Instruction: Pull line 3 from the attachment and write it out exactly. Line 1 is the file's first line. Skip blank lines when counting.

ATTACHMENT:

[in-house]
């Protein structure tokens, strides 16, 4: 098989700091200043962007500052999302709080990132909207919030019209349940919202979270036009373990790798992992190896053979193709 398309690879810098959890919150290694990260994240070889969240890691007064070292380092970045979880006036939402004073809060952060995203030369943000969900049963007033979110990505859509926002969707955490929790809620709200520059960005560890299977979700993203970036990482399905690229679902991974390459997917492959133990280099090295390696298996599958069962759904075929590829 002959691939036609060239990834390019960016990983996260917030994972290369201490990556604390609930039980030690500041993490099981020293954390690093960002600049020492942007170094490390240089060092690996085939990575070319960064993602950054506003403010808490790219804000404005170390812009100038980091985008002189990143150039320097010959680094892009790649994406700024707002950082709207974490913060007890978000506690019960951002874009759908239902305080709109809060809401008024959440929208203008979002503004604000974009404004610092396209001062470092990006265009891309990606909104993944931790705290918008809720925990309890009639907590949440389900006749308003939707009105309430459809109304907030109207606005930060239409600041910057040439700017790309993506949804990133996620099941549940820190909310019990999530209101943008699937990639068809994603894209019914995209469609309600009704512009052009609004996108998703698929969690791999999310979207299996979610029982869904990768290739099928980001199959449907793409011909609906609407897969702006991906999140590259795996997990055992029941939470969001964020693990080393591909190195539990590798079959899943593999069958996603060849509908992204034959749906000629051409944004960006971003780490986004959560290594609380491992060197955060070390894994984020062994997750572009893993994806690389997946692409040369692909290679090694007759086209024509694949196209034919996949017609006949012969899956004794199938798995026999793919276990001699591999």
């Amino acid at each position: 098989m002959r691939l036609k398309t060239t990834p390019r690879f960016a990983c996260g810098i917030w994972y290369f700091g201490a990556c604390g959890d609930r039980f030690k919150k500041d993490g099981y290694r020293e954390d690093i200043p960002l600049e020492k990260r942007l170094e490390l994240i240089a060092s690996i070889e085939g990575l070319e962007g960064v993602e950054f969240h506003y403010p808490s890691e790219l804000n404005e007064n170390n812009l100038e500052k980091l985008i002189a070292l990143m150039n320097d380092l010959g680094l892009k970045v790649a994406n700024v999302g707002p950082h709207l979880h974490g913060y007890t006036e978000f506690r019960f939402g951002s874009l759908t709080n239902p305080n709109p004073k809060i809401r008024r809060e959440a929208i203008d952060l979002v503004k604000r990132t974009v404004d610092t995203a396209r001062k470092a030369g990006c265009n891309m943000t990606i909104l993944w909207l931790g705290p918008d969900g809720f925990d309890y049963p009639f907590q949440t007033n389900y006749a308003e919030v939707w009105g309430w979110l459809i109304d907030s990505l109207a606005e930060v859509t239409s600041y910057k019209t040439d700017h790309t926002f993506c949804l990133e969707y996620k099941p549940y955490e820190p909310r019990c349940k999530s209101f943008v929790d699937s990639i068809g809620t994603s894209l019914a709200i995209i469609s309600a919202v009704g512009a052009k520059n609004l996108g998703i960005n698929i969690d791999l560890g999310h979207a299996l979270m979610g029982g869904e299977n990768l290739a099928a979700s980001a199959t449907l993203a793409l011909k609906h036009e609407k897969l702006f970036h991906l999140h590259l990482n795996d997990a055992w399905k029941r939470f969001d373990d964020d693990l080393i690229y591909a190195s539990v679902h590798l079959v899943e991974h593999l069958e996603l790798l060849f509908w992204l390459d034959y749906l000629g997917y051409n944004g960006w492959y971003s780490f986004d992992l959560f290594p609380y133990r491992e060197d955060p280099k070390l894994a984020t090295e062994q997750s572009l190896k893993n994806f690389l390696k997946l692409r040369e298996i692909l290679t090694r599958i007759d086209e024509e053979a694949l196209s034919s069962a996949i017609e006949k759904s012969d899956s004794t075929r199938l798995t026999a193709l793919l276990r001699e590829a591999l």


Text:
């Amino acid at each position: 098989m002959r691939l036609k398309t060239t990834p390019r690879f960016a990983c996260g810098i917030w994972y290369f700091g201490a990556c604390g959890d609930r039980f030690k919150k500041d993490g099981y290694r020293e954390d690093i200043p960002l600049e020492k990260r942007l170094e490390l994240i240089a060092s690996i070889e085939g990575l070319e962007g960064v993602e950054f969240h506003y403010p808490s890691e790219l804000n404005e007064n170390n812009l100038e500052k980091l985008i002189a070292l990143m150039n320097d380092l010959g680094l892009k970045v790649a994406n700024v999302g707002p950082h709207l979880h974490g913060y007890t006036e978000f506690r019960f939402g951002s874009l759908t709080n239902p305080n709109p004073k809060i809401r008024r809060e959440a929208i203008d952060l979002v503004k604000r990132t974009v404004d610092t995203a396209r001062k470092a030369g990006c265009n891309m943000t990606i909104l993944w909207l931790g705290p918008d969900g809720f925990d309890y049963p009639f907590q949440t007033n389900y006749a308003e919030v939707w009105g309430w979110l459809i109304d907030s990505l109207a606005e930060v859509t239409s600041y910057k019209t040439d700017h790309t926002f993506c949804l990133e969707y996620k099941p549940y955490e820190p909310r019990c349940k999530s209101f943008v929790d699937s990639i068809g809620t994603s894209l019914a709200i995209i469609s309600a919202v009704g512009a052009k520059n609004l996108g998703i960005n698929i969690d791999l560890g999310h979207a299996l979270m979610g029982g869904e299977n990768l290739a099928a979700s980001a199959t449907l993203a793409l011909k609906h036009e609407k897969l702006f970036h991906l999140h590259l990482n795996d997990a055992w399905k029941r939470f969001d373990d964020d693990l080393i690229y591909a190195s539990v679902h590798l079959v899943e991974h593999l069958e996603l790798l060849f509908w992204l390459d034959y749906l000629g997917y051409n944004g960006w492959y971003s780490f986004d992992l959560f290594p609380y133990r491992e060197d955060p280099k070390l894994a984020t090295e062994q997750s572009l190896k893993n994806f690389l390696k997946l692409r040369e298996i692909l290679t090694r599958i007759d086209e024509e053979a694949l196209s034919s069962a996949i017609e006949k759904s012969d899956s004794t075929r199938l798995t026999a193709l793919l276990r001699e590829a591999l």